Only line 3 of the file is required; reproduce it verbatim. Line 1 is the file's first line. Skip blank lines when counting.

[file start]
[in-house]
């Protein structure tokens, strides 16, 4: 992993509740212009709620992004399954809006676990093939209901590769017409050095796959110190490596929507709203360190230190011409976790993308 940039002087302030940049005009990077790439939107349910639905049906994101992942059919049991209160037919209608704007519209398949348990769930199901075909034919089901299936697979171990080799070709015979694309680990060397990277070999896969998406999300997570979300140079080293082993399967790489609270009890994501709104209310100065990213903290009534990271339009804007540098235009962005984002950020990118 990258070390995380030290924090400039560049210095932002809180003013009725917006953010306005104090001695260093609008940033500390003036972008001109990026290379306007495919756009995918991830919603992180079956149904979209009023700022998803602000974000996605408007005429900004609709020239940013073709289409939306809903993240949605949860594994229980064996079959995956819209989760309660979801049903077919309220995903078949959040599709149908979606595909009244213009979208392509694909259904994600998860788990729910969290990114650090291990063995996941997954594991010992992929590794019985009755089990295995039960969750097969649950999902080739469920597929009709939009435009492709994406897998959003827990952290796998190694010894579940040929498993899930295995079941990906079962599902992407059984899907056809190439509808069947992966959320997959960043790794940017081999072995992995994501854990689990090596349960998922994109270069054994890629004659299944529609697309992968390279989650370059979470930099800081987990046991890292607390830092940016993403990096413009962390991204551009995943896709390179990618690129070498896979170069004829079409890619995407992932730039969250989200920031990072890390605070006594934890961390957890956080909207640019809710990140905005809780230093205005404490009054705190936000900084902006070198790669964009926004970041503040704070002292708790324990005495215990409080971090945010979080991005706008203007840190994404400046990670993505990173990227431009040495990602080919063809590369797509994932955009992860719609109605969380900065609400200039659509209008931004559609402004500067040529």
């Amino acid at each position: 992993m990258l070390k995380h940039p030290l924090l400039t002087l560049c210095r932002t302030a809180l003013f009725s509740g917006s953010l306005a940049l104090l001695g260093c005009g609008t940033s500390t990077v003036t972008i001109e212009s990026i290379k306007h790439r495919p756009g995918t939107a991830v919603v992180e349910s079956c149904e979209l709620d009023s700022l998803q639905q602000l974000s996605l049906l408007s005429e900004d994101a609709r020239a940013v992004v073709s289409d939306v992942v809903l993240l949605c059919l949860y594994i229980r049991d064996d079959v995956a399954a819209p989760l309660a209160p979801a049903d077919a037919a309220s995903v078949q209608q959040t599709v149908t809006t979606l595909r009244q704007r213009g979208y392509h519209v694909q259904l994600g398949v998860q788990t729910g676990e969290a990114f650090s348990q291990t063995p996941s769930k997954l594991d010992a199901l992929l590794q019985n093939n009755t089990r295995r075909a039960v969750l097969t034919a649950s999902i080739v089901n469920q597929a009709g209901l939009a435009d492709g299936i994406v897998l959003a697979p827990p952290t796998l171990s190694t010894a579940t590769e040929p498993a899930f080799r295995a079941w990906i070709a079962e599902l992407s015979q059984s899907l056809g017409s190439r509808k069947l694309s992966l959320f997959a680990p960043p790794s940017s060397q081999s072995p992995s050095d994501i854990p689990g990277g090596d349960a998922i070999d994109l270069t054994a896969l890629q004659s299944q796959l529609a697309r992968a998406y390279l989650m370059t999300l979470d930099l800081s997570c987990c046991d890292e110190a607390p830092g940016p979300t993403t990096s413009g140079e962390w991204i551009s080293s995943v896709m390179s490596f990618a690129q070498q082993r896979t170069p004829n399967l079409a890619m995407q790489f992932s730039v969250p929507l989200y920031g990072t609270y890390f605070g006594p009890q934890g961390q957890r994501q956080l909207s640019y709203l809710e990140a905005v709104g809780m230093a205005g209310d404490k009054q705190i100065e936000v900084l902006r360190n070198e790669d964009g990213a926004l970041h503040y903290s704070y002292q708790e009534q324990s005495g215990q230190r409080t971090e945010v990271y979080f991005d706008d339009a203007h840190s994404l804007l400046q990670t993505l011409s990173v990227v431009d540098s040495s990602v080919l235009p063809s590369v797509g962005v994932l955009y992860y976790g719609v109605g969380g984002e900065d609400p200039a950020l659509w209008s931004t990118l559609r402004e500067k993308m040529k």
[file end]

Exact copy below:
């Amino acid at each position: 992993m990258l070390k995380h940039p030290l924090l400039t002087l560049c210095r932002t302030a809180l003013f009725s509740g917006s953010l306005a940049l104090l001695g260093c005009g609008t940033s500390t990077v003036t972008i001109e212009s990026i290379k306007h790439r495919p756009g995918t939107a991830v919603v992180e349910s079956c149904e979209l709620d009023s700022l998803q639905q602000l974000s996605l049906l408007s005429e900004d994101a609709r020239a940013v992004v073709s289409d939306v992942v809903l993240l949605c059919l949860y594994i229980r049991d064996d079959v995956a399954a819209p989760l309660a209160p979801a049903d077919a037919a309220s995903v078949q209608q959040t599709v149908t809006t979606l595909r009244q704007r213009g979208y392509h519209v694909q259904l994600g398949v998860q788990t729910g676990e969290a990114f650090s348990q291990t063995p996941s769930k997954l594991d010992a199901l992929l590794q019985n093939n009755t089990r295995r075909a039960v969750l097969t034919a649950s999902i080739v089901n469920q597929a009709g209901l939009a435009d492709g299936i994406v897998l959003a697979p827990p952290t796998l171990s190694t010894a579940t590769e040929p498993a899930f080799r295995a079941w990906i070709a079962e599902l992407s015979q059984s899907l056809g017409s190439r509808k069947l694309s992966l959320f997959a680990p960043p790794s940017s060397q081999s072995p992995s050095d994501i854990p689990g990277g090596d349960a998922i070999d994109l270069t054994a896969l890629q004659s299944q796959l529609a697309r992968a998406y390279l989650m370059t999300l979470d930099l800081s997570c987990c046991d890292e110190a607390p830092g940016p979300t993403t990096s413009g140079e962390w991204i551009s080293s995943v896709m390179s490596f990618a690129q070498q082993r896979t170069p004829n399967l079409a890619m995407q790489f992932s730039v969250p929507l989200y920031g990072t609270y890390f605070g006594p009890q934890g961390q957890r994501q956080l909207s640019y709203l809710e990140a905005v709104g809780m230093a205005g209310d404490k009054q705190i100065e936000v900084l902006r360190n070198e790669d964009g990213a926004l970041h503040y903290s704070y002292q708790e009534q324990s005495g215990q230190r409080t971090e945010v990271y979080f991005d706008d339009a203007h840190s994404l804007l400046q990670t993505l011409s990173v990227v431009d540098s040495s990602v080919l235009p063809s590369v797509g962005v994932l955009y992860y976790g719609v109605g969380g984002e900065d609400p200039a950020l659509w209008s931004t990118l559609r402004e500067k993308m040529k």